Native Writes: This, too, shall pass

This winter is only slightly different from the ones we experienced as kids. When one is slightly over three feet tall, a foot of white stuff seems monumental and 18 inches is disastrous.

Most people my age will remember snow suits, installed by concerned parents before children could go outdoors. A bathroom call emerged before the door opened.

Gone are the “cloak rooms” in schools, where all the gear was placed until school was out or when “recess” was allowed and it was all layered back on in exchange for a few minutes shivering on the playground.

Recess was often playing dodgeball. “red rover” or musical chairs in the gym. Today, those “games” are frowned upon.

Bundling up is essential, but unbundling may become complicated in a business environment.

Pancake syrup sticks to jacket sleeves and sleeves stick to everything else.

The person who swears mittens are the best protection for hands probably hasn’t dropped car keys in the snow alongside a car and tried to pick them up. Hands wet from retrieving said keys are still cold when they are shoved back into mittens.

A hoodie jacket is awkward, but beanies are bad for hairdos and earmuffs don’t protect the rest of the head. A heavy scarf isn’t a fashion statement.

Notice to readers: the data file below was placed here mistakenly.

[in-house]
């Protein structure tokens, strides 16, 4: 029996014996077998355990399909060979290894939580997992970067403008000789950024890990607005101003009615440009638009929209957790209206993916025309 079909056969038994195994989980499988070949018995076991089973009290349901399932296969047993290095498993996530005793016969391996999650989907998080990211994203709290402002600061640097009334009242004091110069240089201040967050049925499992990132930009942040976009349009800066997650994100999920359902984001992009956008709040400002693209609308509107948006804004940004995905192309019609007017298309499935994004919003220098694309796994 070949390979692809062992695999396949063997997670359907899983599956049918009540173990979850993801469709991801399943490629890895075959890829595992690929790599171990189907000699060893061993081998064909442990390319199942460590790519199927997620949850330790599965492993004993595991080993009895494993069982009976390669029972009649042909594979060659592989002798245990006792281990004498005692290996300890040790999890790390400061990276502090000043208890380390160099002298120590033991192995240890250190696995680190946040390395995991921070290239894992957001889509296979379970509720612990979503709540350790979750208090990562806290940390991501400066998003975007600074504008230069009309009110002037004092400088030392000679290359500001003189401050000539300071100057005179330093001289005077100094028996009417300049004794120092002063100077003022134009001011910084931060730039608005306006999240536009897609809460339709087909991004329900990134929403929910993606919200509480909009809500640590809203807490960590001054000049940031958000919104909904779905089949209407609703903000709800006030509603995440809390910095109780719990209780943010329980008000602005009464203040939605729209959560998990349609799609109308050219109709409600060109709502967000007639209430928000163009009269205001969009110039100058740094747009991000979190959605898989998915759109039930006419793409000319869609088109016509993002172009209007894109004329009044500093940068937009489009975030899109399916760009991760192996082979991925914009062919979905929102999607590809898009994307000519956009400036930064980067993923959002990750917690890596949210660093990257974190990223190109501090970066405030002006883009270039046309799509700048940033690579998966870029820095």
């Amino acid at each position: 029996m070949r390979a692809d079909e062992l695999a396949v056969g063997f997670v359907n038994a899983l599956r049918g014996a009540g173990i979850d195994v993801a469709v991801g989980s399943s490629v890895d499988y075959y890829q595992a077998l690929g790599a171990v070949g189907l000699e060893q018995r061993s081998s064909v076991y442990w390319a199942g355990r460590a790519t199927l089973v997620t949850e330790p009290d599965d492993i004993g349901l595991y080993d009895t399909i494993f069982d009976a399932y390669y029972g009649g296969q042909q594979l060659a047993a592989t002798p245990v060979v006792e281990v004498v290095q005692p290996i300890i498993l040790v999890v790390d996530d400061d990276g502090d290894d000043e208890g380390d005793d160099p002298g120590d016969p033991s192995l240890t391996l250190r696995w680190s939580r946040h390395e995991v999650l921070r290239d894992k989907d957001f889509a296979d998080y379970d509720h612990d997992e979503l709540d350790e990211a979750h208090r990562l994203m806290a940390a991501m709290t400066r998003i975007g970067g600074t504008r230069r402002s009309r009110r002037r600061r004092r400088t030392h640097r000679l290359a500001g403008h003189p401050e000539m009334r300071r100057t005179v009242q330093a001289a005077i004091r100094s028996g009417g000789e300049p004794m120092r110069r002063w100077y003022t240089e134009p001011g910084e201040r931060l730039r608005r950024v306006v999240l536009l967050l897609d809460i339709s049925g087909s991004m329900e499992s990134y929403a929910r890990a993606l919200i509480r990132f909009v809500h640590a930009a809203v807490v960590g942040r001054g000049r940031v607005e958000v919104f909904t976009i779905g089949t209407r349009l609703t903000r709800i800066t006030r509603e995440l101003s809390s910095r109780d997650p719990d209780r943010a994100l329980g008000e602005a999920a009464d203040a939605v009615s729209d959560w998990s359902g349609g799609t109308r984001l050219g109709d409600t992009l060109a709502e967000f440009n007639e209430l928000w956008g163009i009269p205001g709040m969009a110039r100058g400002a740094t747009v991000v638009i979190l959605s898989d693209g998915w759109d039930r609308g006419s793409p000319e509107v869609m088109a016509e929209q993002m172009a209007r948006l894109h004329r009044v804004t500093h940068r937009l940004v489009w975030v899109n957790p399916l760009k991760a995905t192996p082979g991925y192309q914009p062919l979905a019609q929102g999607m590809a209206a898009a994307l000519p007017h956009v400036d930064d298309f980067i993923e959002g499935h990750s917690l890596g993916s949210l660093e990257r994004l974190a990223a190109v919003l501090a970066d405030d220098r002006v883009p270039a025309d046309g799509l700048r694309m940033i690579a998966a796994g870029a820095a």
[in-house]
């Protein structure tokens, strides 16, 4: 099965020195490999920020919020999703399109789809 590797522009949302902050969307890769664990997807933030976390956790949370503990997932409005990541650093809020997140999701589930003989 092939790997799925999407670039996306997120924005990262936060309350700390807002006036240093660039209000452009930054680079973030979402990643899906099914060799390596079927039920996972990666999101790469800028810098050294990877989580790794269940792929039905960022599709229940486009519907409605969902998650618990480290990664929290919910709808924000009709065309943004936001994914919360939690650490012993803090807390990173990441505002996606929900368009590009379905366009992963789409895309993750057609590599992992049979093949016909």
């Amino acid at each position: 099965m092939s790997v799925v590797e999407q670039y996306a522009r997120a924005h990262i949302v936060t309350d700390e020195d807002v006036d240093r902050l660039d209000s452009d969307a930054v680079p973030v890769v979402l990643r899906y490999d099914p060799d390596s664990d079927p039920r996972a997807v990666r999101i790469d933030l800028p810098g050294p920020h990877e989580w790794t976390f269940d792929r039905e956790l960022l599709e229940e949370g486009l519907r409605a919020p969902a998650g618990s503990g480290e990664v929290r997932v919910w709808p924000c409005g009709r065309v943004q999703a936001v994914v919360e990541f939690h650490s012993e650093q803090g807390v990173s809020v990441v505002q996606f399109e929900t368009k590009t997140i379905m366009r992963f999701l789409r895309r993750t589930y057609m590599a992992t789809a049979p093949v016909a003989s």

Sunglasses are necessary. Snow glare is hard on the eyes, but glasses steam up in the car or building.

A large box of tissue is essential in the vehicle, along with every room in the home. Whatever it is, the winter crud isn’t a “common cold,” ”flu-like ailment” or “something going around.” Even a recluse catches it.

If someone hates snowy, cold weather, Mother Nature isn’t listening. She also doesn’t believe anyone who claims to yearn for snow in mid-July. Prayers for more moisture have been heard when the snow falls and cold comes along, even as the days grow longer.

Short periods of sunshine provide some melting, which then creates ice around buildings, parked cars and parking lots. Ice skating is fun but skidding on the way to the trash can isn’t.

Kitty litter makes walking a little easier after ice melt has been applied, but don’t try to recycle the cat box for the same reason one shouldn’t make “snow angels” in a dog park.

Shoveling snow can seem simple, but snow falling from a roof will bury the snow shovel leaned up against the back steps and freeze there. An “avalanche” is possible. Heavy-duty material breaks, so do bones, sunglasses and human dignity.

The youngsters who once made money shoveling snow in the winter seem be extinct. No one comes knocking at the door offering that service.

Looking at the snow, I think of the summer and the farmers. This, too, shall pass.